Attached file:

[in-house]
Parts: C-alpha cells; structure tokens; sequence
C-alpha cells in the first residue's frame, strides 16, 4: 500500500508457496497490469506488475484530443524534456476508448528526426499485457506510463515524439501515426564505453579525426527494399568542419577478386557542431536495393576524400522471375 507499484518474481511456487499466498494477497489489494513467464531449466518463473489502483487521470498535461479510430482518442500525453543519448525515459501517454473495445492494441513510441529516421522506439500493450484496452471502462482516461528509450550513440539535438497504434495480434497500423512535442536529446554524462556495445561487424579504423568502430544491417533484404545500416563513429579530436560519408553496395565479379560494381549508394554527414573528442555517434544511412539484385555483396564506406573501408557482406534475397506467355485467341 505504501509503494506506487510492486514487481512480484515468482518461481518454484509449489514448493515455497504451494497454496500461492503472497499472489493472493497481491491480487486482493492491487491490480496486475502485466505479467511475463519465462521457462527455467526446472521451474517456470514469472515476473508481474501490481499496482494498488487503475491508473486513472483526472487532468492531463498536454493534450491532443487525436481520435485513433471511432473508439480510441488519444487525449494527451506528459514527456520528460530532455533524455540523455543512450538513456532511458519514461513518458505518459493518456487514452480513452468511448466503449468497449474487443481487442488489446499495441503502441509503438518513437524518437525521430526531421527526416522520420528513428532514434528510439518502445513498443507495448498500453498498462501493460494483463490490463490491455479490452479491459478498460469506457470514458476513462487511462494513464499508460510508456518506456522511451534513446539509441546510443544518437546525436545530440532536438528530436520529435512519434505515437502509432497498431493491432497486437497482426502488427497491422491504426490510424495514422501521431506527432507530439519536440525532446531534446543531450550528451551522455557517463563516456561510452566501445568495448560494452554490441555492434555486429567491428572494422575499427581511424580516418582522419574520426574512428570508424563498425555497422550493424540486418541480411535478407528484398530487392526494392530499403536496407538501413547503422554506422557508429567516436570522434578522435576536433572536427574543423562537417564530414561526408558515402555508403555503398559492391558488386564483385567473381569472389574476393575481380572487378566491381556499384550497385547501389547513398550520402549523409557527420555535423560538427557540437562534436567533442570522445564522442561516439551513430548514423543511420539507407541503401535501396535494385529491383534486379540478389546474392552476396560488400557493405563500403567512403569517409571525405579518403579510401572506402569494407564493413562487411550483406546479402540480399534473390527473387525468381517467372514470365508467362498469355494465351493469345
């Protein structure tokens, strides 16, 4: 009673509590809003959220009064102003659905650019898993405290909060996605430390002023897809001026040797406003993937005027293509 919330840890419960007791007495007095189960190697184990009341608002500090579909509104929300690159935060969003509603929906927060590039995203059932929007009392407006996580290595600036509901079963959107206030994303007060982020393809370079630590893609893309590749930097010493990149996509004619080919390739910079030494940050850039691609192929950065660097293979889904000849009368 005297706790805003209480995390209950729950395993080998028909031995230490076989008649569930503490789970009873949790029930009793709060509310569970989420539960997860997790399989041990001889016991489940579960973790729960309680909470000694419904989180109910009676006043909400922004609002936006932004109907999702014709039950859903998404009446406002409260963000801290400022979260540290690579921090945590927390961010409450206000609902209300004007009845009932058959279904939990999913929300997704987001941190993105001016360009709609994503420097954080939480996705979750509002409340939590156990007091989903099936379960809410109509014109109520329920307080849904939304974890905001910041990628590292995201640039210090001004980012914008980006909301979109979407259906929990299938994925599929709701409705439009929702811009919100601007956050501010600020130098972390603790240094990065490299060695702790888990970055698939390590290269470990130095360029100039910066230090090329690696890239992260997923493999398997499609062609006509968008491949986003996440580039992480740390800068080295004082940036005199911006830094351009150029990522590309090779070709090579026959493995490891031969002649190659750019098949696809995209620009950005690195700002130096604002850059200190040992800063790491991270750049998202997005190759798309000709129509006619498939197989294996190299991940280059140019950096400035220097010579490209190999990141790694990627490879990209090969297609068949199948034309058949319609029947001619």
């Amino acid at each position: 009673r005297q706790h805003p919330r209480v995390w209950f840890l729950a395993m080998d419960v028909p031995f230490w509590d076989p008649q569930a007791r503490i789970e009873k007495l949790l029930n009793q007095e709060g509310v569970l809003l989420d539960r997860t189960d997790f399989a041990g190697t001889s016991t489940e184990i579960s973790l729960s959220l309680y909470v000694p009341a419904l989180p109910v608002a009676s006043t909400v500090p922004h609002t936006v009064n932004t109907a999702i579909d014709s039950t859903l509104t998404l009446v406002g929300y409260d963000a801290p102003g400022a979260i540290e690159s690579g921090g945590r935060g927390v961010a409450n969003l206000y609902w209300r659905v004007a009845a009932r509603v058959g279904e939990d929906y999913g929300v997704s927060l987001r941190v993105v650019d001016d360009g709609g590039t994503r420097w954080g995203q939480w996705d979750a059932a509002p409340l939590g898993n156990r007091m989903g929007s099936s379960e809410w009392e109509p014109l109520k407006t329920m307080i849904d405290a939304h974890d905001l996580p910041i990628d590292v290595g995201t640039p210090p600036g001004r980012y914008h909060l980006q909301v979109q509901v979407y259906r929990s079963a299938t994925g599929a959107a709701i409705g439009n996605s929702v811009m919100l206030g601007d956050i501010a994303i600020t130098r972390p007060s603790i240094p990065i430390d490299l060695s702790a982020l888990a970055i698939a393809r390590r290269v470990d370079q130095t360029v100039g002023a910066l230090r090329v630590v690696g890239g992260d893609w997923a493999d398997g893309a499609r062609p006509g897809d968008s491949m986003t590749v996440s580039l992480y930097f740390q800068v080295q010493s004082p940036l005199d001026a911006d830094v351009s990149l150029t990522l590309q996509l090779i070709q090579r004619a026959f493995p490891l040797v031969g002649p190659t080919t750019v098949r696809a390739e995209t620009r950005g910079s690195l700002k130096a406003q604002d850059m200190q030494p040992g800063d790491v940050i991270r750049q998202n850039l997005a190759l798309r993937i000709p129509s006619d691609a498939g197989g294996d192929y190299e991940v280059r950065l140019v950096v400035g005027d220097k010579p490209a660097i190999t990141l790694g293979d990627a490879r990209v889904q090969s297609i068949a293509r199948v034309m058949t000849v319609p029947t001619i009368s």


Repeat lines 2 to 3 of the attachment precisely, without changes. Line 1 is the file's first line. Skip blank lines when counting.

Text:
Parts: C-alpha cells; structure tokens; sequence
C-alpha cells in the first residue's frame, strides 16, 4: 500500500508457496497490469506488475484530443524534456476508448528526426499485457506510463515524439501515426564505453579525426527494399568542419577478386557542431536495393576524400522471375 507499484518474481511456487499466498494477497489489494513467464531449466518463473489502483487521470498535461479510430482518442500525453543519448525515459501517454473495445492494441513510441529516421522506439500493450484496452471502462482516461528509450550513440539535438497504434495480434497500423512535442536529446554524462556495445561487424579504423568502430544491417533484404545500416563513429579530436560519408553496395565479379560494381549508394554527414573528442555517434544511412539484385555483396564506406573501408557482406534475397506467355485467341 505504501509503494506506487510492486514487481512480484515468482518461481518454484509449489514448493515455497504451494497454496500461492503472497499472489493472493497481491491480487486482493492491487491490480496486475502485466505479467511475463519465462521457462527455467526446472521451474517456470514469472515476473508481474501490481499496482494498488487503475491508473486513472483526472487532468492531463498536454493534450491532443487525436481520435485513433471511432473508439480510441488519444487525449494527451506528459514527456520528460530532455533524455540523455543512450538513456532511458519514461513518458505518459493518456487514452480513452468511448466503449468497449474487443481487442488489446499495441503502441509503438518513437524518437525521430526531421527526416522520420528513428532514434528510439518502445513498443507495448498500453498498462501493460494483463490490463490491455479490452479491459478498460469506457470514458476513462487511462494513464499508460510508456518506456522511451534513446539509441546510443544518437546525436545530440532536438528530436520529435512519434505515437502509432497498431493491432497486437497482426502488427497491422491504426490510424495514422501521431506527432507530439519536440525532446531534446543531450550528451551522455557517463563516456561510452566501445568495448560494452554490441555492434555486429567491428572494422575499427581511424580516418582522419574520426574512428570508424563498425555497422550493424540486418541480411535478407528484398530487392526494392530499403536496407538501413547503422554506422557508429567516436570522434578522435576536433572536427574543423562537417564530414561526408558515402555508403555503398559492391558488386564483385567473381569472389574476393575481380572487378566491381556499384550497385547501389547513398550520402549523409557527420555535423560538427557540437562534436567533442570522445564522442561516439551513430548514423543511420539507407541503401535501396535494385529491383534486379540478389546474392552476396560488400557493405563500403567512403569517409571525405579518403579510401572506402569494407564493413562487411550483406546479402540480399534473390527473387525468381517467372514470365508467362498469355494465351493469345